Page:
Great Britain’s Wimbledon hopes continue this afternoon as Cameron Norrie appears on Court 1 in his debut Grand Slam last 16. The 26-year-old will take on American Tommy Paul in men’s singles as he bids for a place in his first-ever quarterfinals of an important. Earlier on Sunday, Norrie’s compatriot Heather Watson saw her impressive Wimbledon run come to an end when she was defeated by Germany’s Jule Niemeier in women’s singles. Their clash on Center Court was watched by thousands of tennis fans, including familiar faces in a crowded Royal Box.
The exclusive seating area at the SW19 venue is reserved for “Friends and Guests of Wimbledon”, including British and foreign royals, celebrities and other figures.
The current championships have already hosted tennis royals fans as Princess Michael of Kent and HRH The Duchess of Gloucester both attended earlier this week.
The Wimbledon royal box has hosted all of The Firm’s core members over the years, including the Queen, Prince Charles, Camilla, Duchess of Cornwall, Prince William and Kate, Duchess of Cambridge.
Meghan Markle also attended Wimbledon in July 2019 before she and Prince Harry resigned from their royal roles.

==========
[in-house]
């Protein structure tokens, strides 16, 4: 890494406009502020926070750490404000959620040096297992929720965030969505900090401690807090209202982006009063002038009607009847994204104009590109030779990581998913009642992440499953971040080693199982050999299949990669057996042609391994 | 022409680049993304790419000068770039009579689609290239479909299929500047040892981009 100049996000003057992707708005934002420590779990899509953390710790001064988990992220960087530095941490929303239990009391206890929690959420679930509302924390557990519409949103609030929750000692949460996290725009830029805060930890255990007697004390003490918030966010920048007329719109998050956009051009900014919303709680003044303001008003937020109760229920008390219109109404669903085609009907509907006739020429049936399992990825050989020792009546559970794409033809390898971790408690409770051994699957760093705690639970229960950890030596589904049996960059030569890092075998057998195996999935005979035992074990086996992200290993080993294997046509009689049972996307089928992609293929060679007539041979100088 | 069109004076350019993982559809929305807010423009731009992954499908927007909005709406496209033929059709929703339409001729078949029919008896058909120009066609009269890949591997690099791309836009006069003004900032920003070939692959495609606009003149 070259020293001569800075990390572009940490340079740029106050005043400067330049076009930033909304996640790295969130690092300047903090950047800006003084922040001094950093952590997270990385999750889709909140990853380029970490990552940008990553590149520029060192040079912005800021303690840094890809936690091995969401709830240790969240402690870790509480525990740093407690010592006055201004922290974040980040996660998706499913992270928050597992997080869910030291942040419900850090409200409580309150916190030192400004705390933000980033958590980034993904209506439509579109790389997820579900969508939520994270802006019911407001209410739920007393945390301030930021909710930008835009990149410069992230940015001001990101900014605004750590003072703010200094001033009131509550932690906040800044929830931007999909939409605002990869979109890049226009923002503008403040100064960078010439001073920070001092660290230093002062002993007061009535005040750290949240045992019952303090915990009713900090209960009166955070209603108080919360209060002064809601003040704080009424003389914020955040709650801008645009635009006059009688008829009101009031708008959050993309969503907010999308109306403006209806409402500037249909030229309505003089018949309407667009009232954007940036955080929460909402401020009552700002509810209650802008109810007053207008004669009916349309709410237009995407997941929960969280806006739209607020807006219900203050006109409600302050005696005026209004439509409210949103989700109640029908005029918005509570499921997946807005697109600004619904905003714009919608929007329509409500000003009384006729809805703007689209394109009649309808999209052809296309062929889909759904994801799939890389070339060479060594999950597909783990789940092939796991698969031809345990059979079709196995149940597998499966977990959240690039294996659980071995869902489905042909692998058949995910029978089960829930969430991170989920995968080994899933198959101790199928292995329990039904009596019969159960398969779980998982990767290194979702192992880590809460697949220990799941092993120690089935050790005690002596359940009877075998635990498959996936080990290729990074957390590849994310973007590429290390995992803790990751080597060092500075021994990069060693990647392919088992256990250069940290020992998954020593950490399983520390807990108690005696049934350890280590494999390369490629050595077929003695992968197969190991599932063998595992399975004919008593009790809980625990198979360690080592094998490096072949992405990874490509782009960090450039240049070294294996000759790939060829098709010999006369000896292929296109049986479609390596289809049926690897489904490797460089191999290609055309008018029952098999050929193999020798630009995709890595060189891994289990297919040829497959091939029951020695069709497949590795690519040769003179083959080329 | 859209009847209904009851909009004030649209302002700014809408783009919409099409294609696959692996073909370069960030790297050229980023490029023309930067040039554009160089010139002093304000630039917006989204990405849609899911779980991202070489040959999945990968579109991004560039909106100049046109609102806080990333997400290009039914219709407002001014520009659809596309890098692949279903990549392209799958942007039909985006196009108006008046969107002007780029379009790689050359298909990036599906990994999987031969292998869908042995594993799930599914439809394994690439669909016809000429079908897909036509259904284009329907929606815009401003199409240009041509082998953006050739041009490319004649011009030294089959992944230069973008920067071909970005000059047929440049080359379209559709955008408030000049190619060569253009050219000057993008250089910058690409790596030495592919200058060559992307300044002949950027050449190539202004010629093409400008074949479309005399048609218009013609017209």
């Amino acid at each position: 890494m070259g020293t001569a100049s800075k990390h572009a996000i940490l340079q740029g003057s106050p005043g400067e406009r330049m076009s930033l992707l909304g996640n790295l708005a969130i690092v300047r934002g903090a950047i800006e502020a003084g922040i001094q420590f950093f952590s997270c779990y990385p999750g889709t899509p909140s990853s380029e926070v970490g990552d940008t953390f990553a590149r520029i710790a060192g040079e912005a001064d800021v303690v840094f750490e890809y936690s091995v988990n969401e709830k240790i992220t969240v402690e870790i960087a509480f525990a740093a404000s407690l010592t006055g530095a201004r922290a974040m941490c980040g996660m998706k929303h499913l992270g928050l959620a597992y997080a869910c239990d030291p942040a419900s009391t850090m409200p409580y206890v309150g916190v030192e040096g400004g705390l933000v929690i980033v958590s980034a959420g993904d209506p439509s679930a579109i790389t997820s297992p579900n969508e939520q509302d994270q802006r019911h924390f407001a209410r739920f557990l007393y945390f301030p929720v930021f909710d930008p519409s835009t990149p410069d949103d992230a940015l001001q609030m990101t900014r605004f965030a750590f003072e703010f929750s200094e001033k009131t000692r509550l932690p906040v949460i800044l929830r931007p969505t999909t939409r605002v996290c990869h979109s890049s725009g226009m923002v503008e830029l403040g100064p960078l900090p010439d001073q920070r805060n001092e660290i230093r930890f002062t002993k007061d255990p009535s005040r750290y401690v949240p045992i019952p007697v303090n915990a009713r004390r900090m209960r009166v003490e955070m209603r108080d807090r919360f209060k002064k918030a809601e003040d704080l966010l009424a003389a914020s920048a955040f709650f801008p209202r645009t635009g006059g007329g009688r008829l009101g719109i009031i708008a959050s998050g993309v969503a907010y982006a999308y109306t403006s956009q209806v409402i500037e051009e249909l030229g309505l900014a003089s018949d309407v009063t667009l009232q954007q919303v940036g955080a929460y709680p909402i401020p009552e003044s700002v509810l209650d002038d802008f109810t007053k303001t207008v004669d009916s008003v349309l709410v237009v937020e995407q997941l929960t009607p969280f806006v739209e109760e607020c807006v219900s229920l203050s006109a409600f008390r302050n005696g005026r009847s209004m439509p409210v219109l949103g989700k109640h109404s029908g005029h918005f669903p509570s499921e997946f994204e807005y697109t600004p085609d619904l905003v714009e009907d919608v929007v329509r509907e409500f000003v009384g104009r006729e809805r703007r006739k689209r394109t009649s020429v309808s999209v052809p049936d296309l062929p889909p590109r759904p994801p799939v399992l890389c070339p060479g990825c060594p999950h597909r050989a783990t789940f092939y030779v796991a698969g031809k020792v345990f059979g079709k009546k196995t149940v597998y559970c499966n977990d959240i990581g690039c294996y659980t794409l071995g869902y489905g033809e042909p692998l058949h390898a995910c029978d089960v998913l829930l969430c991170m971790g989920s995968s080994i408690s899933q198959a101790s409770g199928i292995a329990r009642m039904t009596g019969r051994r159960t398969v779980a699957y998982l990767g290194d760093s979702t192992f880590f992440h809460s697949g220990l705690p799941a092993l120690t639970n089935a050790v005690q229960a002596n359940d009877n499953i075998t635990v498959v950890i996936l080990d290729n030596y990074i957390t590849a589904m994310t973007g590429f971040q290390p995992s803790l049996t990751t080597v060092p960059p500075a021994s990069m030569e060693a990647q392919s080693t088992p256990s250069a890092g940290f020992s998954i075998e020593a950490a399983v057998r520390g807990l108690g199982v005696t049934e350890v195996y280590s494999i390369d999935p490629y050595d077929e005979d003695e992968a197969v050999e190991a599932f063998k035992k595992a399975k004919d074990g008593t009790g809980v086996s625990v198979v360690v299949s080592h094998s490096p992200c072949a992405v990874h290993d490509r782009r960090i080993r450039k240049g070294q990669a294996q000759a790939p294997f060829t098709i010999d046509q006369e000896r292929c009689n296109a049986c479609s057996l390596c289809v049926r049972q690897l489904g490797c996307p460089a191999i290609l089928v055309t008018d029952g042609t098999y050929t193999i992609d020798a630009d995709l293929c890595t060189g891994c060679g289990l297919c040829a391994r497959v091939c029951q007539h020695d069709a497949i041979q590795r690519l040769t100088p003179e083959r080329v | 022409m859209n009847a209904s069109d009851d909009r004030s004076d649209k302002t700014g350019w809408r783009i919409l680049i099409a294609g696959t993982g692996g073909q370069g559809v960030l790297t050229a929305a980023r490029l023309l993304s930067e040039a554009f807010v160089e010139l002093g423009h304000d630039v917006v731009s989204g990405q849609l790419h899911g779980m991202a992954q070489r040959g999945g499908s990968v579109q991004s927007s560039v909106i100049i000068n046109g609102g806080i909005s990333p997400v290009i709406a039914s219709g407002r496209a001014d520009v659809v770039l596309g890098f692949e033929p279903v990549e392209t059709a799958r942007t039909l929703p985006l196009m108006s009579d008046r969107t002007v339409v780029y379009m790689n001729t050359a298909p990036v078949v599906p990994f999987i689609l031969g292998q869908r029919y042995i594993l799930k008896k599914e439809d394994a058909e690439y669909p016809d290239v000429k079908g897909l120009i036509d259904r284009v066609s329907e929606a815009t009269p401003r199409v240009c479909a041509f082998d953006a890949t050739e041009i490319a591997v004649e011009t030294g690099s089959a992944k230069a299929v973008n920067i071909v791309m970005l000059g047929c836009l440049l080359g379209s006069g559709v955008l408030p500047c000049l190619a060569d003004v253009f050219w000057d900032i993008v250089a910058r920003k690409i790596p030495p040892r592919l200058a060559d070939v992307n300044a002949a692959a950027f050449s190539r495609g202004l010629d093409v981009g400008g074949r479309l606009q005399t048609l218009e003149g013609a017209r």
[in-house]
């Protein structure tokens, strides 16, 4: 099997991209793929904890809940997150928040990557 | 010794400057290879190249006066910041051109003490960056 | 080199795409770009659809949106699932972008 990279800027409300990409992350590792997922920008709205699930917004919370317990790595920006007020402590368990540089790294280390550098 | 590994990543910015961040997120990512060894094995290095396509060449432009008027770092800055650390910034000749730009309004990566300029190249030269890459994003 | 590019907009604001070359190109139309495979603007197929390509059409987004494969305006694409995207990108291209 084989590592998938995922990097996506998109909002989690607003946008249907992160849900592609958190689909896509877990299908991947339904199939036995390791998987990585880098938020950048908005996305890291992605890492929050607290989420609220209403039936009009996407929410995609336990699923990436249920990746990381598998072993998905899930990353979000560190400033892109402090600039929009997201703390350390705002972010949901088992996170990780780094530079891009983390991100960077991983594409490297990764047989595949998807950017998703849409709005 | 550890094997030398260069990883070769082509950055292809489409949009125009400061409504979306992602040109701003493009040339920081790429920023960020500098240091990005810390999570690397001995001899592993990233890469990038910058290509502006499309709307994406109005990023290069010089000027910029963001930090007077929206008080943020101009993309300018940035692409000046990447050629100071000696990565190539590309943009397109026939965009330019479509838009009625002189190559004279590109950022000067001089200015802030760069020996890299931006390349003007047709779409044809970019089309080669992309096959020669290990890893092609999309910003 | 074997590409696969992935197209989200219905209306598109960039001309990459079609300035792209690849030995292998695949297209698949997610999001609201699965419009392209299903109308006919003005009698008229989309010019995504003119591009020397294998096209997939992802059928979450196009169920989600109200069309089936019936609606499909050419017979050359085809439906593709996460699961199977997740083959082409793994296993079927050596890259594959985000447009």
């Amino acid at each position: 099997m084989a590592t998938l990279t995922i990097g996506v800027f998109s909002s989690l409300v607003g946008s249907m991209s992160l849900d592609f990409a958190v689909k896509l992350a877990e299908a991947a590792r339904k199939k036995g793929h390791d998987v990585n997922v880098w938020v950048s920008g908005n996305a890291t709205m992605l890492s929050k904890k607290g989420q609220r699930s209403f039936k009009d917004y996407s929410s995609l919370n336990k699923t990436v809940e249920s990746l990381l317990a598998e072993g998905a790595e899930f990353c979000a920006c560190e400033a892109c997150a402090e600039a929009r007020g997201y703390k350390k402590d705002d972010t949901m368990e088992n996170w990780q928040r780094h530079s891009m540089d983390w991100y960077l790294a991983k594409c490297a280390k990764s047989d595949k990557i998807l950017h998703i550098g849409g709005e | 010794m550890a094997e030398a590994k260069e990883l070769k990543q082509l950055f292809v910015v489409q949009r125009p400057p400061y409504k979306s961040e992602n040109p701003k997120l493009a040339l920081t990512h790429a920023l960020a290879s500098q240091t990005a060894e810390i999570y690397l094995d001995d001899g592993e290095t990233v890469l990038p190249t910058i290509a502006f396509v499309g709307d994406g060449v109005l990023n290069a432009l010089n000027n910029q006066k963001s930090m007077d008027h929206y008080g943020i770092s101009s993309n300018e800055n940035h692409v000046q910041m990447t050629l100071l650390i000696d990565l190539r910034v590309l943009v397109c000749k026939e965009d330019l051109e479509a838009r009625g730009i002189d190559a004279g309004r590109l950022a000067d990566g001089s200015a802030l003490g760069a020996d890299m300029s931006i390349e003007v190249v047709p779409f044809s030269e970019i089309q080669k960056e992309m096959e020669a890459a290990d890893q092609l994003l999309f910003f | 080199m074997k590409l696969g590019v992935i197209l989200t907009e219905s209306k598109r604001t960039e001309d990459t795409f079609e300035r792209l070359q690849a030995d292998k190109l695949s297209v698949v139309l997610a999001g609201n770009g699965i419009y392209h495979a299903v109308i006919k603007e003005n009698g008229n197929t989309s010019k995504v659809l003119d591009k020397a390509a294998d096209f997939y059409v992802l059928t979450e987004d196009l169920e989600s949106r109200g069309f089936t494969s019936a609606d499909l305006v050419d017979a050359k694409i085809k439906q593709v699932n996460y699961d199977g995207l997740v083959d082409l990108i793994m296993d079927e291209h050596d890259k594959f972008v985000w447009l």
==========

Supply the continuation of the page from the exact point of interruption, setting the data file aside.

The Duchess of Sussex was seen in the stands cheering her friend Serena Williams, who crashed dramatically on the second lap as she tried to defend her Wimbledon crown.
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However, Meghan’s visit became mired in controversy over what Wimbledon called an “uncomfortable” moment that was “crazy”.
Media consultant Sally Jones, who sat in the same row as Harry’s wife, claimed she was stopped from taking pictures of her even though she tried to take a picture of the tennis.
She said a royal protection officer asked her, “Wouldn’t you like to take pictures of the Duchess. She is here in a personal capacity.”
The tennis fan said she was stunned when she tried to capture Williams’ match and didn’t even notice Meghan.
She told the Daily Telegraph: “I think this Royal Protection Officer was quite embarrassed.
The Duchess was pictured smiling as she stepped out in a fedora, pinstripe blazer and jeans for day four of the championships.
Ms Jones went on to open up about what she claimed was overzealous royal security in an op-ed for the Telegraph.
She wrote: “This enigmatically random control freak is in direct conflict with royal practice.
“Most of the Queen’s extended family who appear in public, whether in public or private, are generally not surprised or offended to be examined or photographed by a mostly sympathetic audience, delighted at a chance encounter with yet less royal lights.
“As a journalist, I’ve covered dozens of ‘royal rosters’ over the years, from the wedding of Prince Charles and Lady Diana and Prince Edward’s first appearance as a Cambridge student on an archaeological dig in the Roman city of Wroxeter to his own wedding at Windsor castle.
“I have often witnessed the sheer joy created in ordinary citizens by the proximity of royalty.”
The Wimbledon broadcast will be broadcast live on the BBC this afternoon.